Wednesday, July 21, 2010
So what's another thing that stands in the way of a positive relationship with our bodies? Never looking at things from the other side of the story. In other words, never checking in with the body's perspective. Of course we do this in all of our relationships: we always want to be right, or we may be so sure that our way is the only way that we can't step out of our own view to take a look at someone else's.
A great deal is lost when we do this with our body. For one thing, without looking with compassion at what our body is experiencing on the other side of this relationship, we may not have to really examine our behavior when we are overly critical, abusive or distant toward it. When we begin to explore things from the body's perspective, begin to pay attention and actually care, we have to acknowledge how we may be harming it. We might, out of our realizations, have to change. Allowing our bodies to matter also changes our behavior toward them.
It's interesting to consider what your body's perspective has been on your whole lives together. What have you gone through? How have you treated it differently depending on how it looked, acted, or how you felt about yourself? If your body could write a biography about its life with you, what would it highlight and what would it be sad to remember? When have you been an ally to your own body and when have you distanced yourself or taken on negative beliefs toward it that created awkwardness or sadness?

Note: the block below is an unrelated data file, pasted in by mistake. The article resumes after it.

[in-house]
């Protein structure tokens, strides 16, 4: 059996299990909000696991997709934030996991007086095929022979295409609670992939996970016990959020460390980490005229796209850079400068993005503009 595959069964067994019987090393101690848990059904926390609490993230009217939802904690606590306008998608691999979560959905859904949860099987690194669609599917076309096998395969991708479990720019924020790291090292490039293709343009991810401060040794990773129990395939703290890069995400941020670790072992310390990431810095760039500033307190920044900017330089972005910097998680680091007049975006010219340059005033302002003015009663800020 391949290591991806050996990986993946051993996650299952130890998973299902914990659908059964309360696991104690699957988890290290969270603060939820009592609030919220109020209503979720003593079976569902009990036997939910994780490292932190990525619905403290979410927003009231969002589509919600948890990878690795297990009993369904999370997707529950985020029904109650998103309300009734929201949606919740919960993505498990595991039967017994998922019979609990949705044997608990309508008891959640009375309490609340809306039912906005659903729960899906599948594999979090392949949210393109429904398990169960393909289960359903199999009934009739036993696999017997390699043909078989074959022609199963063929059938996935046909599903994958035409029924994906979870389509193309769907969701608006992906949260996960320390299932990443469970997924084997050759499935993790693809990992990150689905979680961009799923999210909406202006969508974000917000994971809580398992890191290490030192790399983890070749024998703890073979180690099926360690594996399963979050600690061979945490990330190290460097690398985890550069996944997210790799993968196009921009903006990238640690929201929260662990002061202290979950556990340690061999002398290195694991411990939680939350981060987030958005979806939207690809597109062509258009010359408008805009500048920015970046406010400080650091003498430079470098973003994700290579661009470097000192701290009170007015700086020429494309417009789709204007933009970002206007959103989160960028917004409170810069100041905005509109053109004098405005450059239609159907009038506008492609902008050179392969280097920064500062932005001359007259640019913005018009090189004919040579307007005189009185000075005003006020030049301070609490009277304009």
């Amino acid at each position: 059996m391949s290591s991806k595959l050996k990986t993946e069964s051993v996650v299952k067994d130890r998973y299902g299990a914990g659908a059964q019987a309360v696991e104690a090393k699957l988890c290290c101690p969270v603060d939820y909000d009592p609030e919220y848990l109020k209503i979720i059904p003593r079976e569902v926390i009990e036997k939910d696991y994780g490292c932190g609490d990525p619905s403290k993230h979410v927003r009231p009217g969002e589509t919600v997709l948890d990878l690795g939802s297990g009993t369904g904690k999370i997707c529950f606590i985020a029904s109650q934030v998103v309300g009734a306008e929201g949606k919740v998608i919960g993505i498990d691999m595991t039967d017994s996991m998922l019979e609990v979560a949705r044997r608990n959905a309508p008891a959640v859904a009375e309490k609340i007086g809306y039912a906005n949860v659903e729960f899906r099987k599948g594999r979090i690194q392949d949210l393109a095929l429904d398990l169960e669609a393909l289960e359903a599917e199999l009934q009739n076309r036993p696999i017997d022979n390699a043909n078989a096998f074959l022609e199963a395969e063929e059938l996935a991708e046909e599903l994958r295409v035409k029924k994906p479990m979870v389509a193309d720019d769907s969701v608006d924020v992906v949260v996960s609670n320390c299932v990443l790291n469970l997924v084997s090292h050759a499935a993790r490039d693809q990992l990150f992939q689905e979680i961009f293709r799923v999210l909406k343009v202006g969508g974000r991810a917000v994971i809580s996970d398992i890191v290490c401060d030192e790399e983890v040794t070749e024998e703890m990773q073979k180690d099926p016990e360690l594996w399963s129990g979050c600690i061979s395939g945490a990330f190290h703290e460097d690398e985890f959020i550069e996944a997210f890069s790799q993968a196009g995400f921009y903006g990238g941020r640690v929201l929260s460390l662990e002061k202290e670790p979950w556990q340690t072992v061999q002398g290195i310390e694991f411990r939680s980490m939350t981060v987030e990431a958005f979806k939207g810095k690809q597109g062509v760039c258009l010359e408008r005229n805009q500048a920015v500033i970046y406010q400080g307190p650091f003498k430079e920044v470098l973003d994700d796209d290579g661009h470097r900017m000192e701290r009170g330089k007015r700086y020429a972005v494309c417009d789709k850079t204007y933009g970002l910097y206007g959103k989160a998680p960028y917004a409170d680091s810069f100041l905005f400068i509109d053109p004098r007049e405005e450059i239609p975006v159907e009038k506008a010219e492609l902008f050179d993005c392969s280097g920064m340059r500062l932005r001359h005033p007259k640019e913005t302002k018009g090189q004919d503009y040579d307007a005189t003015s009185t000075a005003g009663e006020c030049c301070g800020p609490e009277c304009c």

In my work I sometimes have clients outline all of the major 'body events' that have taken place in their lifetime, and the beliefs or impressions they may have taken on as a result of those events. Several women, for example, have felt strong and powerful, grateful for their bodies, through the process of giving birth. Others remember childhood teasing and the moment when they decided their bodies were too fat, too short or too slow. Without realizing it, the critical voices outside them became their own toward their bodies.
You and your body have an entire history together. It has a story to tell as well as you. The next time you find yourself criticizing it, ask yourself when you took these beliefs on and how your body has felt about putting up with them. If you really pay attention now, is there anything that you would want to do differently to reclaim your relationship? What would you like your body to be able to say about you and the kind of partner you've been or not been to it?
Use this perspective as a check-in point for yourself from time to time, continuing to ask yourself how your body would relate the story of what's happening between the two of you in any given moment. Watch to see if you're being fair, being a good partner. Is there anything you can learn by acknowledging the body and beginning to respect its side of your life story?